30. 30. ATRIBUTOS NIVEL DEL ATRIBUTO COMPETITIVOS 0,0 0,5 1,0 1,5 2,0 2,5 3,0 3,5 4,0 4,5 5,0 Accesibilidad Geográfica Calidad (Cob, Dur,Lav,Etc) INCA New INCA Hoy Confianza/Garantía/Respaldo   Precio Calidad de Entrega Asesoramiento Integral Al Alcance De Todos Capacitacion Integral Comunicaciones Personalizada Fidelización del Pintor Soluciones Especificas A NUEVA CURVA DE VALOR INCA Través Del Producto Rentabilidad Al Indirecto Servicios De Color Final  Value  Curve  for  INCA  Paints   Accesibilidad Economica Pintar es atractivo Proceso Fácil y  
  31. 31. InnovaDon  IniDaDves   Before   Space  at  the   Point  of  Sale   “We  work  with  all  Firm  XYZ  por<olio:  interior,  exterior,   ARer   decoraAves,  water  repelents,  enamels  and  more.   We  have  a  colorful  space  designed  thinking  of  your  comfort   where  you  can  select  from  our  paleFe  (XYZ  Color  Service)  to   decorate  your  home.   Besides,  if  you  bring  a  digital  picture  of  the  room  or  rooms   that  plan  to  paint,  we  can  advice  you  on  color  selecAon   thorugh  the  ROOM  COLOR  SIMULATOR  of  XYZ  COLOR   SERVICE.   Specialized  staff  trained  by  XYZ  will  be  with  you  along  the   way.”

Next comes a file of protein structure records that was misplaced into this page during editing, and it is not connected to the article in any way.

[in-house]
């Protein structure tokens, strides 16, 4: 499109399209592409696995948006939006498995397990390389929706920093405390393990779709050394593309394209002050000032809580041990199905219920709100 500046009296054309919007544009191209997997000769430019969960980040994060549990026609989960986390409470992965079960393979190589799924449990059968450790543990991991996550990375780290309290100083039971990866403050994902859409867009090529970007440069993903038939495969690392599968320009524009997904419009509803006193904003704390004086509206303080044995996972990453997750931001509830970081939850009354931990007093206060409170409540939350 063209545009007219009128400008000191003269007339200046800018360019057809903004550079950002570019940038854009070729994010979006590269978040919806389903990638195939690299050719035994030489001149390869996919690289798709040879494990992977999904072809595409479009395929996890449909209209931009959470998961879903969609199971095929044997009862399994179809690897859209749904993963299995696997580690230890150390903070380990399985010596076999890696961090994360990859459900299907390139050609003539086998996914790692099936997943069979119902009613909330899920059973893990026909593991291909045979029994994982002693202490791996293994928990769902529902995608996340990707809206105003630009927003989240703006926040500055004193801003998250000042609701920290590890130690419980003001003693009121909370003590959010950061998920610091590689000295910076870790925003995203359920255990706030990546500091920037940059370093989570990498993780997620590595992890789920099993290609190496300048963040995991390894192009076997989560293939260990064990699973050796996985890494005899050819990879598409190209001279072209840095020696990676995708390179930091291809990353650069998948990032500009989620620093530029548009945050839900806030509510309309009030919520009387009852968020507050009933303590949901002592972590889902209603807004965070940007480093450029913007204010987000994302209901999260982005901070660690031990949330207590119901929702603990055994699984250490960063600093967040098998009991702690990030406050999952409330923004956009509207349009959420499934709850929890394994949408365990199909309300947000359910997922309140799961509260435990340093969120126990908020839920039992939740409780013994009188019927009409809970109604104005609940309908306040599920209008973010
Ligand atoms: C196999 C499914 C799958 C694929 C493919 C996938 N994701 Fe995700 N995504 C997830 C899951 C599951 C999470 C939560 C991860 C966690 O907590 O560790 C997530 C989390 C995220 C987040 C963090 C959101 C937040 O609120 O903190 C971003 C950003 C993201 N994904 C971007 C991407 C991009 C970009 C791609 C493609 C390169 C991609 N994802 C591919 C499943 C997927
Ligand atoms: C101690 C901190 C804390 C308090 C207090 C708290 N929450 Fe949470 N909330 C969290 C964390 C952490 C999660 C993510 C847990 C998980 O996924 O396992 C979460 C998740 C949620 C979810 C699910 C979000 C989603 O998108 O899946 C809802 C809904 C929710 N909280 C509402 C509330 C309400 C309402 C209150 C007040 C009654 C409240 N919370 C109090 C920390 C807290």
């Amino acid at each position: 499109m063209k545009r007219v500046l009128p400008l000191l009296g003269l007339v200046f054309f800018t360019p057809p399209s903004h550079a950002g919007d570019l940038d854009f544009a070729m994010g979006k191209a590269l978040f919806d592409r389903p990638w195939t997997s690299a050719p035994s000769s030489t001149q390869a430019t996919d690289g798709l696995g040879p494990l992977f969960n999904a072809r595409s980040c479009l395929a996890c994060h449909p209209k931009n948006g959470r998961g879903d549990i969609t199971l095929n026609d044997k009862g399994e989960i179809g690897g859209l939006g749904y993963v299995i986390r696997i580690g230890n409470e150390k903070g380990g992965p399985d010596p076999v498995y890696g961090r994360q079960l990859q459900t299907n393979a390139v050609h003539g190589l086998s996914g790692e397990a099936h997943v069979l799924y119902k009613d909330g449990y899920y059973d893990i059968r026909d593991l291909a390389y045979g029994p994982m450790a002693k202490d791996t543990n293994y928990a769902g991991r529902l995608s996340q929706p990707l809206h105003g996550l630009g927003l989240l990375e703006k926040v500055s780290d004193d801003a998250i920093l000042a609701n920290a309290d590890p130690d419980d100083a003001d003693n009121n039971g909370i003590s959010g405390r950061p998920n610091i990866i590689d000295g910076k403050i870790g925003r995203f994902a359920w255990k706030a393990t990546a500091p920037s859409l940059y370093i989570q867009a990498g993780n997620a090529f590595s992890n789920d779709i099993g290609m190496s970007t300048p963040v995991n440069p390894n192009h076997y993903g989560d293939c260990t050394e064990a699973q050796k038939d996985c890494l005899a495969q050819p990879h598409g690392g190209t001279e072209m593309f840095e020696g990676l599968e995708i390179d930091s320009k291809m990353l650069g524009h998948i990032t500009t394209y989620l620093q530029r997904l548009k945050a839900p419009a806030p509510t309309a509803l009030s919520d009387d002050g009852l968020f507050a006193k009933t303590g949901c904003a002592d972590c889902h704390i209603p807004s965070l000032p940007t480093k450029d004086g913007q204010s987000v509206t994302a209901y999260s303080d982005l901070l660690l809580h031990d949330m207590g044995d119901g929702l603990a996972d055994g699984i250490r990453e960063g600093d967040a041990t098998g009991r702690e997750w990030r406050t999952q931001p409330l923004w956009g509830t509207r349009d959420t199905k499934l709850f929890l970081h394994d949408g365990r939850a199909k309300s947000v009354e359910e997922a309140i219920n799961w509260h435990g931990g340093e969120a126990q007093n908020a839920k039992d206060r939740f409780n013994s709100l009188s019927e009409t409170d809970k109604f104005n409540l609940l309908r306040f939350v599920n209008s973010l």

32. 32. Results   •  Closer  understanding  by  non-­‐commercial  areas  of  the  company  to   customers,  distributors  and  final  shoppers   •  Discovering  the  gap  between  internal  percepHons  and  market  realiHes   related  to  consumer  preferences   •  New  paradigm  for  the  company  from  being  product  oriented  to  improving   customer  experiences   •  AddiHon  of  new  aNributes  and  innovaHve  aNributes  to  INCA  paints  value   proposiHon   •  Renewed  sense  of  urgency  to  change  current  markeHng  and  communicaHon   strategy   They  were  focused  on  innova2ng  on  new  paints  when   the  consumer  wanted  solu2ons  to  improve  the  before-­‐ and-­‐aFer  the  pain2ng  process  
  33. 33. What  is  Value  Co-­‐CreaDon?  
  34. 34. Today,  customers  are  very  acDve,  informed  and  connected   Product & Service Offerings The Marketing Suppliers Firm Channels SCM ERP CRM Firm Customer